CBS uses a condensed sans serif that appears to be Flama Condensed Bold (the same as in its election “America Decides” design) for the primary tier of text, while TT Norms, the networkwide font of choice, is used elsewhere.

WFOR is one of a few stations currently using the new ticker. Aircheck via FATV Play on YouTube.

In addition to the new design, there is also a new ticker that stations can insert at the local level. This features a white text on black bar for most of the screen width with a white element in the lower right for time and temp. Both elements feature a subtle curved that matches the one in the banners.

Some stations, including CBS-owned WBBM in Chicago, where NewscastStudio acquires its airchecks, were not inserting the ticker as of Feb. 5’s broadcast, though it’s not clear if this was an oversight or the station is simply opting out.

CBS does not appear to be providing its stations with a placeholder container for the ticker content and current time and temperature (or it’s offering a separate feed for those who aren’t using it). 

A longtime practice of many network morning broadcasts has been to include the background and other graphics elements for tickers baked in to the national feed. Local stations are then provided with the appropriate coordinates, sizes and other specifications for outputting their own, locally generated content, over it with the intent of creating a cohesive look that appears to be all generated at a single source.

Not all stations have the correct equipment to output tickers exactly as the network requires, so in some cases a station might opt out of the ticker or cover it up with its own design. 

If CBS is requiring stations to output the entire ticker bar at the local level, this would likely require the network to provide all of its stations with the necessary graphics files, fonts, and anything else needed to generate the required look.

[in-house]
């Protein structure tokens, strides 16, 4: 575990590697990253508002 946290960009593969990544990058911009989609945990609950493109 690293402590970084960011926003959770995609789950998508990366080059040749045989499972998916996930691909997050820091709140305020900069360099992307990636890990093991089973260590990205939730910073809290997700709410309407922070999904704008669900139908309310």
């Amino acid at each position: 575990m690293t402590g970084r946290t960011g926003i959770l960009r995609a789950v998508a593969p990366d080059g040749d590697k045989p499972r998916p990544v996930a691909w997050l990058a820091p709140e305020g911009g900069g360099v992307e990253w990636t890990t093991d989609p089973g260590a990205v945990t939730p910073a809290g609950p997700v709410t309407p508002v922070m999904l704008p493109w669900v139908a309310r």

It’s also worth noting that, by using the angled look, the show is eschewing the more rectangular look being used as part of the network’s “deconstructed eye” look, though these elements are still found in the show opens, stingers, video wall graphics and other elements.

The new lower third inserts still manage to hold fairly true to network design, thanks mainly in part to their flat look, but they are still decidedly different from looks seen elsewhere on the network, including almost completely ignoring the prominent used of concentric rings.

There were perhaps some opportunities to use some elements from the network’s overall branding, such as the beveled edges, outlines and micro elements such as hashmarks and circles (again, these continue to appear elsewhere in the show).

The show’s squeezeback look used during select breaks with national weather conditions on the left side was also redesigned. 

The new design replaces a look introduced in 2021 when the show changed names and studios.

The old ‘CBS Mornings’ insert graphics.

This design had a white and black banner with colored accents on the left and perched above. This approach allowed the network to left space for the smaller CBS bug used during most network programming on the far left while an equal space on the right balanced things out.

The look did, however, feel a bit like it was meant to be a transitional look to accommodate both 16:9 and 4:3 viewers, though CBS, like most networks, had long since abandoned that practice (and, in reality, the spacing doesn’t quite match up).

With the change, “CBS Morning News” was also retitled as “CBS News Mornings” and debut the same graphics package.